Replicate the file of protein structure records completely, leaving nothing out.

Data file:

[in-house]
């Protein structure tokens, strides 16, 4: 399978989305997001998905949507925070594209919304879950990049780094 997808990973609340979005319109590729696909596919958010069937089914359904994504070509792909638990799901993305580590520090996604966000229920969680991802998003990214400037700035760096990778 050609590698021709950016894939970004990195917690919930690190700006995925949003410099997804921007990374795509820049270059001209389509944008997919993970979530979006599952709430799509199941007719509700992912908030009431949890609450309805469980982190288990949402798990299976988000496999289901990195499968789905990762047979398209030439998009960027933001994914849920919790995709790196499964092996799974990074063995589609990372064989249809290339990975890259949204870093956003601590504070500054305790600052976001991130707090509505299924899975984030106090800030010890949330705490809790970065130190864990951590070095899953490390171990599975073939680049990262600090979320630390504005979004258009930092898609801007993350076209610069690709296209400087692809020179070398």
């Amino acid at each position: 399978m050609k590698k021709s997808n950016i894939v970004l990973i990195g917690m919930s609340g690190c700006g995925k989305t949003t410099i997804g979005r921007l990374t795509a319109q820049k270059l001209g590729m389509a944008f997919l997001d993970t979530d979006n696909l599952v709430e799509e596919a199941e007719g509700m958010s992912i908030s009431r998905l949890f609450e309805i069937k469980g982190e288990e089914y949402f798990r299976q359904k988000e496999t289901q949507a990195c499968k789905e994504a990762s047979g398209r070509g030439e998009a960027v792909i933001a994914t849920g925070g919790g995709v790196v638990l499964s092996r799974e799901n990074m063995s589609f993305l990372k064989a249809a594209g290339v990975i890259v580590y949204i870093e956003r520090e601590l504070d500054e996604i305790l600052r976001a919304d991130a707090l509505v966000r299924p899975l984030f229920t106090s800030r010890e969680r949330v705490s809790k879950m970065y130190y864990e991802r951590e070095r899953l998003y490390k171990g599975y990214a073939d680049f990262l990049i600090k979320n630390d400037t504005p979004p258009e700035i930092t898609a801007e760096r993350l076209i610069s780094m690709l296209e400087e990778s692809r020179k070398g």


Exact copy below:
[in-house]
């Protein structure tokens, strides 16, 4: 399978989305997001998905949507925070594209919304879950990049780094 997808990973609340979005319109590729696909596919958010069937089914359904994504070509792909638990799901993305580590520090996604966000229920969680991802998003990214400037700035760096990778 050609590698021709950016894939970004990195917690919930690190700006995925949003410099997804921007990374795509820049270059001209389509944008997919993970979530979006599952709430799509199941007719509700992912908030009431949890609450309805469980982190288990949402798990299976988000496999289901990195499968789905990762047979398209030439998009960027933001994914849920919790995709790196499964092996799974990074063995589609990372064989249809290339990975890259949204870093956003601590504070500054305790600052976001991130707090509505299924899975984030106090800030010890949330705490809790970065130190864990951590070095899953490390171990599975073939680049990262600090979320630390504005979004258009930092898609801007993350076209610069690709296209400087692809020179070398």
């Amino acid at each position: 399978m050609k590698k021709s997808n950016i894939v970004l990973i990195g917690m919930s609340g690190c700006g995925k989305t949003t410099i997804g979005r921007l990374t795509a319109q820049k270059l001209g590729m389509a944008f997919l997001d993970t979530d979006n696909l599952v709430e799509e596919a199941e007719g509700m958010s992912i908030s009431r998905l949890f609450e309805i069937k469980g982190e288990e089914y949402f798990r299976q359904k988000e496999t289901q949507a990195c499968k789905e994504a990762s047979g398209r070509g030439e998009a960027v792909i933001a994914t849920g925070g919790g995709v790196v638990l499964s092996r799974e799901n990074m063995s589609f993305l990372k064989a249809a594209g290339v990975i890259v580590y949204i870093e956003r520090e601590l504070d500054e996604i305790l600052r976001a919304d991130a707090l509505v966000r299924p899975l984030f229920t106090s800030r010890e969680r949330v705490s809790k879950m970065y130190y864990e991802r951590e070095r899953l998003y490390k171990g599975y990214a073939d680049f990262l990049i600090k979320n630390d400037t504005p979004p258009e700035i930092t898609a801007e760096r993350l076209i610069s780094m690709l296209e400087e990778s692809r020179k070398g």